Expert Opinion on Environmental BiologyISSN: 2325-9655

Molecular Characterization of Polythene Degrading Soil Microbe, Bacillus Cereus NAIMCC-B-01818

Pollution of soil and water by polyethylene, a saturated hydrocarbon and commonly known as polythene is a major threat to environment and human health in recent times. Several microorganisms occurring in the natural ecosystems are capable of degrading polythene. Biodegrading microbes were isolated from contaminated soil of IARI campus and a total of 12 isolates were screened for their ability to degrade polythene. Biodegradation was measured by mean weight loss of the polythene piece grown in the presence of the liquid culture of the microbial isolates for 30 days. 3% degradation of polythene was observed by the microbial isolate PL12. Based on biodegradation efficiency, PL12 was selected for further characterization and molecular studies. The microbial isolate PL12 was observed as rod-shaped gram positive bacterium. Carbohydrate utilization test confirmed the isolate PL12 to Bacillus genus and it was analyzed to be tolerant to alkaline (upto pH 10.0) and moderately high osmotic (2% sodium chloride) conditions. Further, 16S rDNA amplification and sequencing identified microbial isolate PL12 as Bacillus cereus. Using gene specific primers successful amplification of alkB (alkane monooxygenase B) gene was obtained in the isolate PL12, confirming the presence of alkylphenol degradation metabolic pathway in the isolate PL12.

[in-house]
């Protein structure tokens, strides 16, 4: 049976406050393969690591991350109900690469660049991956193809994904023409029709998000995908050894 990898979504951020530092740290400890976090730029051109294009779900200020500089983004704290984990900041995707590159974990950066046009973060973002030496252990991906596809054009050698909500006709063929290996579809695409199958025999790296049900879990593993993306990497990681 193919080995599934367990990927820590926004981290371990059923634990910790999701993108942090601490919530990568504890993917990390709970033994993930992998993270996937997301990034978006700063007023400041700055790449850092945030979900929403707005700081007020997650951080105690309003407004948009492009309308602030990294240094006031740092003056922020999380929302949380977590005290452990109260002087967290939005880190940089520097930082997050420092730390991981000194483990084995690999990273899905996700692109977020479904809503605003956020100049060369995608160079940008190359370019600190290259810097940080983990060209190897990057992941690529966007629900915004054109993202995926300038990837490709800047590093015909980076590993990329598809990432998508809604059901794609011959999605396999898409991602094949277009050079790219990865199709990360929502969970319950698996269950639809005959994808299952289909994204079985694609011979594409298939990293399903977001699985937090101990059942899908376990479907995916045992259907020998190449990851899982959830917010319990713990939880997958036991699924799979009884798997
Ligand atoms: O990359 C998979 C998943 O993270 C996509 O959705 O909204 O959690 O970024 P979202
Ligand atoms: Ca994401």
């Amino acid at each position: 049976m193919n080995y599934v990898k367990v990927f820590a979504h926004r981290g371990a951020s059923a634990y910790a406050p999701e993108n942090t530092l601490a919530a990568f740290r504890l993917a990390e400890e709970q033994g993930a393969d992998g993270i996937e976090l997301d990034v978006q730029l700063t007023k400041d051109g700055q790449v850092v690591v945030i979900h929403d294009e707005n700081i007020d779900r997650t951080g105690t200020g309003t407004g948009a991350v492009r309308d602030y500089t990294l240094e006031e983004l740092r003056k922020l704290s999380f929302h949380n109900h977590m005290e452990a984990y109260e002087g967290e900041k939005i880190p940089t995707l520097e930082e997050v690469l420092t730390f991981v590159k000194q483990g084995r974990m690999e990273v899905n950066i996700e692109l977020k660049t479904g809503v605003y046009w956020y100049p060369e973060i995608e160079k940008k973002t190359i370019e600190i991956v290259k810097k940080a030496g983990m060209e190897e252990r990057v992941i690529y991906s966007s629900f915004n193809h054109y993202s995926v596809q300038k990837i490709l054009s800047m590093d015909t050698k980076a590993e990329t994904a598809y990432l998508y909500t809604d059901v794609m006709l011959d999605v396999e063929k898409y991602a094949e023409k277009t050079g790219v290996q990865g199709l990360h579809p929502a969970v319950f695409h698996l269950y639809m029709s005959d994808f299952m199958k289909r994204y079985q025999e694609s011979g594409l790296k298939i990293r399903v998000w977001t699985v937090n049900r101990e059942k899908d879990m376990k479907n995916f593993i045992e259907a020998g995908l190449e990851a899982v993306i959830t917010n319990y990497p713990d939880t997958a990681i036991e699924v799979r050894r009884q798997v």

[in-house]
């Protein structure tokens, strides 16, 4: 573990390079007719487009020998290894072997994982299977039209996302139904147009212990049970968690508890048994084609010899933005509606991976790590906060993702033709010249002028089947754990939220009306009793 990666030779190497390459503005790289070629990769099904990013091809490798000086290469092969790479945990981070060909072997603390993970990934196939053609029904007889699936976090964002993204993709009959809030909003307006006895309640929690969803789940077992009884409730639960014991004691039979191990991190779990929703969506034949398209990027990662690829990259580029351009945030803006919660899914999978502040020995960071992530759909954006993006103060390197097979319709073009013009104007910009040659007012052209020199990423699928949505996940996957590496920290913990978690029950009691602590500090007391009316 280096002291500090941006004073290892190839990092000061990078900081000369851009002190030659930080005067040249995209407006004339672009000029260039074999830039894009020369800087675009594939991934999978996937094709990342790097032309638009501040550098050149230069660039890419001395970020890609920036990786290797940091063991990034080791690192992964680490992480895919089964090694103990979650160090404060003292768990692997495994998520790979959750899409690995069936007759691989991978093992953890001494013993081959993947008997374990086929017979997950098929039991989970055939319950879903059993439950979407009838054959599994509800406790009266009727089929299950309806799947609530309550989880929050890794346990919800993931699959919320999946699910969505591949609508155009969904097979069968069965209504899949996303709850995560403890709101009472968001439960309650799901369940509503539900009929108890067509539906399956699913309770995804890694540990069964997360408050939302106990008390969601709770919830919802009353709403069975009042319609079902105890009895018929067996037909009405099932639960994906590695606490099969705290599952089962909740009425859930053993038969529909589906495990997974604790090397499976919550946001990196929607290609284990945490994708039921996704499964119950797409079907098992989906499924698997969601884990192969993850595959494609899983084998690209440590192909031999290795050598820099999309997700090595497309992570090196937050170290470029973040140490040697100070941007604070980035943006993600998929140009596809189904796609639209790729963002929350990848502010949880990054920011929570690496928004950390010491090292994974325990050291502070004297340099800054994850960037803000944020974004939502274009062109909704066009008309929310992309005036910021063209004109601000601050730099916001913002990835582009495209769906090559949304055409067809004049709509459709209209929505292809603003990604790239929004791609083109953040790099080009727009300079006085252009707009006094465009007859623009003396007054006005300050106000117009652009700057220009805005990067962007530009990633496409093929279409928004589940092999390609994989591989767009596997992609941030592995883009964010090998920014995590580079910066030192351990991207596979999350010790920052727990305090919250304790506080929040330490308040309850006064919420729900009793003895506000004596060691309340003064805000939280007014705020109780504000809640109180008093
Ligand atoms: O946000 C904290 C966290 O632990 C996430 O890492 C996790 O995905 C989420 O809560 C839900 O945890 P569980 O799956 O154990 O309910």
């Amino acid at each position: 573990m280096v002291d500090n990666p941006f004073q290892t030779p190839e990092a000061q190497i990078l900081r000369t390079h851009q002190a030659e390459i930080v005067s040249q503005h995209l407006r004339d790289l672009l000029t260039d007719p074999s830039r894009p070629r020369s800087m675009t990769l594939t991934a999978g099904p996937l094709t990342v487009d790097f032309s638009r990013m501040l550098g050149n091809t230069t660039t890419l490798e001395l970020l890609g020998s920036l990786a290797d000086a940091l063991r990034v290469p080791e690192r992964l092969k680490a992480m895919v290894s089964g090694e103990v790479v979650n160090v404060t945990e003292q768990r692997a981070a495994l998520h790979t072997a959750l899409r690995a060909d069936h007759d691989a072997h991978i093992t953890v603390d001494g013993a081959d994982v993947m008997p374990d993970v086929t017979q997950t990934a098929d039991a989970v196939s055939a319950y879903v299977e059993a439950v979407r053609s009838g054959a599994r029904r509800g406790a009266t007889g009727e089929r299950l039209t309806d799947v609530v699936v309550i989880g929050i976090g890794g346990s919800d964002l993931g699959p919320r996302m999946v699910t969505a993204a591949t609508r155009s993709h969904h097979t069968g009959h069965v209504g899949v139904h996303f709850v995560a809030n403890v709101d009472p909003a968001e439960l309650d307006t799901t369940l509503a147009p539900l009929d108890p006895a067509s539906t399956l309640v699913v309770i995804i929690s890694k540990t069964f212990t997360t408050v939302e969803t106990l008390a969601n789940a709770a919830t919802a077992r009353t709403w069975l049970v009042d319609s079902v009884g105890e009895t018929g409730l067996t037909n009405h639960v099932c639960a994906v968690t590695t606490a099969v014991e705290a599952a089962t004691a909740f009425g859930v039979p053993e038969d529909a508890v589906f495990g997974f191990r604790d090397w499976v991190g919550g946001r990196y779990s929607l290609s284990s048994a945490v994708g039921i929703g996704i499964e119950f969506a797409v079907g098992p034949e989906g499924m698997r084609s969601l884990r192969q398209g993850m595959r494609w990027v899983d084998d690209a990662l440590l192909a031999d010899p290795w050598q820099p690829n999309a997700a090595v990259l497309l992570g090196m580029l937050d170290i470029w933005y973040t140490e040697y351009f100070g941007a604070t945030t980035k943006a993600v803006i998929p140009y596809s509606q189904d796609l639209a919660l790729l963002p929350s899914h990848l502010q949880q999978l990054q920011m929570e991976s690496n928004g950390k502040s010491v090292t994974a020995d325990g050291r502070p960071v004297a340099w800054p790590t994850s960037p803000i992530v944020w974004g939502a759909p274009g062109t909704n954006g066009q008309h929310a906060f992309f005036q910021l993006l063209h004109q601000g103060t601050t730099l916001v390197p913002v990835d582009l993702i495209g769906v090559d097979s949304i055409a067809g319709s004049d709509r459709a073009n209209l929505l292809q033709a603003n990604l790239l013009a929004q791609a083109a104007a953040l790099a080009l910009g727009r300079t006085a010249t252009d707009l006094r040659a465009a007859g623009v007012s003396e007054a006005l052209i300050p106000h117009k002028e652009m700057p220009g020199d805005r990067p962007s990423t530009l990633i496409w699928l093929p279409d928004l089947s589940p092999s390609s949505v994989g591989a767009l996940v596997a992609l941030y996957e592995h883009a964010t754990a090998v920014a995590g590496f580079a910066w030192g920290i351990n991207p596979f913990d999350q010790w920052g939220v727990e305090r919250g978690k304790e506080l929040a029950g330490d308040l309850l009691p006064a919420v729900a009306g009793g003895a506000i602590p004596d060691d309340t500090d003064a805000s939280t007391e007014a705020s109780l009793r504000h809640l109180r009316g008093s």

Special Features

Full Text


Track Your Manuscript

Share This Page